What Murals Can Tell Cleveland About Itself
Inspired by a 1973 arts program, a new triennial aims to make the city “a living museum of contemporary abstraction” and start a few conversations along the way.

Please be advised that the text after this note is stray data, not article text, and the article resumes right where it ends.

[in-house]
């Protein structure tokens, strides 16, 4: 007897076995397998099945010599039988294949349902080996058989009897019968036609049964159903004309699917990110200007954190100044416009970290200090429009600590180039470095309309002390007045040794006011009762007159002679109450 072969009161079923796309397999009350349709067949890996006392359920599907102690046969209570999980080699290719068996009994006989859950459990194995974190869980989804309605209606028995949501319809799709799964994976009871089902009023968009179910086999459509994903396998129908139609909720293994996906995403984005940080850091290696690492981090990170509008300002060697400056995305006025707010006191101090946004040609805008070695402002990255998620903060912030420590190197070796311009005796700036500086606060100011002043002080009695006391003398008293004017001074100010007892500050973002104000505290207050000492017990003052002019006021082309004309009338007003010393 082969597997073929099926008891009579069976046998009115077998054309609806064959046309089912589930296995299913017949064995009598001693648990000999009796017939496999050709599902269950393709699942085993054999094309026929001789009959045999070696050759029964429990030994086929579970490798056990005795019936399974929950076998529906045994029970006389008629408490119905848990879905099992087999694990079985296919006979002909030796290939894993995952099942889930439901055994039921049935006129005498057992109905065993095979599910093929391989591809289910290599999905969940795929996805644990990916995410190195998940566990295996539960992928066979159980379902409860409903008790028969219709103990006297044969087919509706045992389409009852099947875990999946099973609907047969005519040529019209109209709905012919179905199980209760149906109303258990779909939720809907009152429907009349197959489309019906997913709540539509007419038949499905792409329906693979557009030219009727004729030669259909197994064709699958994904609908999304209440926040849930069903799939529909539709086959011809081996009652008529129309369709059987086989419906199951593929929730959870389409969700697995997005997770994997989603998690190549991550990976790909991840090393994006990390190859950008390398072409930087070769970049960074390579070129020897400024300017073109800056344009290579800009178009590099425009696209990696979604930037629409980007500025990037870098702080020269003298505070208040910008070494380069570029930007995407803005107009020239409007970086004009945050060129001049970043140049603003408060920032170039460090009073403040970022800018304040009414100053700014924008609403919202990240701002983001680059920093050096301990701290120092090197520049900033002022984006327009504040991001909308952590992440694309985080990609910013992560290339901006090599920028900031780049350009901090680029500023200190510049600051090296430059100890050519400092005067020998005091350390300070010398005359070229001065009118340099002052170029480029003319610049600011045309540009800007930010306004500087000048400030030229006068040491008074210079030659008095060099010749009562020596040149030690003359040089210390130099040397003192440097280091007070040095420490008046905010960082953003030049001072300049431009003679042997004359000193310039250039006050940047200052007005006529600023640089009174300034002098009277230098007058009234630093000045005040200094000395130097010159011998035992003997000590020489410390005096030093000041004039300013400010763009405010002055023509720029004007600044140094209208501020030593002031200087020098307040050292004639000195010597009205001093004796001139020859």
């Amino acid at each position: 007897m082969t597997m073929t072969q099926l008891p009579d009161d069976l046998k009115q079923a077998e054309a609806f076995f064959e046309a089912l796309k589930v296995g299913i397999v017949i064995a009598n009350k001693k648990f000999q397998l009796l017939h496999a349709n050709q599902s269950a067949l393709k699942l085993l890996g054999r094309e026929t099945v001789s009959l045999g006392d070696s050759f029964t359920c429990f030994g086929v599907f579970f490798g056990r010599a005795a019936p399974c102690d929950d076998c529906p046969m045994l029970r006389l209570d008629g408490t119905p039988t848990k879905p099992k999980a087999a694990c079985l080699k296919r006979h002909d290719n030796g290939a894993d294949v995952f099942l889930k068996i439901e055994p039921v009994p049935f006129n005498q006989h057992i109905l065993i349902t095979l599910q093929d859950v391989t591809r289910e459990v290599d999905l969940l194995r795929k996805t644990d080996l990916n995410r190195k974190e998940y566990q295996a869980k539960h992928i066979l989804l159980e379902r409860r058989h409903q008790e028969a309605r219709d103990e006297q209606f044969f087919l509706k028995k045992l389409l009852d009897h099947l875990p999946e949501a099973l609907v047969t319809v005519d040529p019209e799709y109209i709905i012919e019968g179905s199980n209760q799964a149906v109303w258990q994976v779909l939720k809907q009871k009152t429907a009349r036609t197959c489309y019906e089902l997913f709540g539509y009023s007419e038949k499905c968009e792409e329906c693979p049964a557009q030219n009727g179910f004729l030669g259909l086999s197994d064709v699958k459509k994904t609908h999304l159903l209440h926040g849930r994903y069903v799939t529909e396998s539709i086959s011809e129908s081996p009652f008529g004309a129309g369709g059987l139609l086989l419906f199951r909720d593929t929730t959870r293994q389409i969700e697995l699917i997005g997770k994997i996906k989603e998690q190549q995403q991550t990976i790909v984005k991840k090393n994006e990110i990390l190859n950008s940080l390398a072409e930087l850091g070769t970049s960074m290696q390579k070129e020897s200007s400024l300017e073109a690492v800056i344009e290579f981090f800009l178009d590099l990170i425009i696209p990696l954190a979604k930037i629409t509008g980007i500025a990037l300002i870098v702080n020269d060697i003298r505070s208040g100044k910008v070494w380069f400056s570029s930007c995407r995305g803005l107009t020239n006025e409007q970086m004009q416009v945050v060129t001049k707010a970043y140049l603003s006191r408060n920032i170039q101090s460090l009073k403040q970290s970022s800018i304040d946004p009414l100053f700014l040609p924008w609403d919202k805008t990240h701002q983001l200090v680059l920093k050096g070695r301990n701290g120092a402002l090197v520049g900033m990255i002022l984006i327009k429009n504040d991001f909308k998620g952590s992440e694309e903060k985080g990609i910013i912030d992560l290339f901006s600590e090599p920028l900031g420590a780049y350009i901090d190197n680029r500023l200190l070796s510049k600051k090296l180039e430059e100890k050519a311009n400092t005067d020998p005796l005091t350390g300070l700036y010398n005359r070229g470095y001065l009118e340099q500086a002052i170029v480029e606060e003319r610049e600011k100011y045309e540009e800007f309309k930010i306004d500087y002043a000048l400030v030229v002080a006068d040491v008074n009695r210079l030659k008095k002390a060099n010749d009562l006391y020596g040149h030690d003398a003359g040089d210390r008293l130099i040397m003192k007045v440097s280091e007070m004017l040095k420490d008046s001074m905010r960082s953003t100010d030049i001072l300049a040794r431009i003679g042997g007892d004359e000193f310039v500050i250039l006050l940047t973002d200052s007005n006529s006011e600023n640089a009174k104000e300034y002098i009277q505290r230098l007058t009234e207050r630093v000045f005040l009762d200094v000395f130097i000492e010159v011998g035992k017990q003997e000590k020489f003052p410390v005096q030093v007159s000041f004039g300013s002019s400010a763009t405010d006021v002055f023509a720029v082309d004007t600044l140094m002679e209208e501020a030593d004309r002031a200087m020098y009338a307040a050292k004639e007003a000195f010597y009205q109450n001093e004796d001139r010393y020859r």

Downtown Cleveland was in a state of upheaval in the 1970s. “It was a period of severe decline,” said Fred Bidwell, who was a college student in the city at time and now serves as the executive director of the Front Exhibition Company. Employers were deserting downtown. Retail was on the way out, too. “It was a really rough time in the history of the city, and the downtown was devastated by that,” Bidwell said.